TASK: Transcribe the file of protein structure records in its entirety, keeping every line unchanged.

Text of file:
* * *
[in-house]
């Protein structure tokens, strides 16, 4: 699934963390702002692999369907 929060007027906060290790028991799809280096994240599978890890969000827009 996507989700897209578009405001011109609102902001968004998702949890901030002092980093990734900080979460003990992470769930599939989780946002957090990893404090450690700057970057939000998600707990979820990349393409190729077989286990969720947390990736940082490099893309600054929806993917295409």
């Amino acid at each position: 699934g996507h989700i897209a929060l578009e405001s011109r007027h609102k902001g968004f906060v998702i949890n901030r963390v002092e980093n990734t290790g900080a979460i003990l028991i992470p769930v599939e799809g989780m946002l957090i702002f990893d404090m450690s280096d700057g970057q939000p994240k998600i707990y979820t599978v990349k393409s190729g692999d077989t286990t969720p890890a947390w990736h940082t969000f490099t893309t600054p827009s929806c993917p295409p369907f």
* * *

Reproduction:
[in-house]
């Protein structure tokens, strides 16, 4: 699934963390702002692999369907 929060007027906060290790028991799809280096994240599978890890969000827009 996507989700897209578009405001011109609102902001968004998702949890901030002092980093990734900080979460003990992470769930599939989780946002957090990893404090450690700057970057939000998600707990979820990349393409190729077989286990969720947390990736940082490099893309600054929806993917295409």
């Amino acid at each position: 699934g996507h989700i897209a929060l578009e405001s011109r007027h609102k902001g968004f906060v998702i949890n901030r963390v002092e980093n990734t290790g900080a979460i003990l028991i992470p769930v599939e799809g989780m946002l957090i702002f990893d404090m450690s280096d700057g970057q939000p994240k998600i707990y979820t599978v990349k393409s190729g692999d077989t286990t969720p890890a947390w990736h940082t969000f490099t893309t600054p827009s929806c993917p295409p369907f």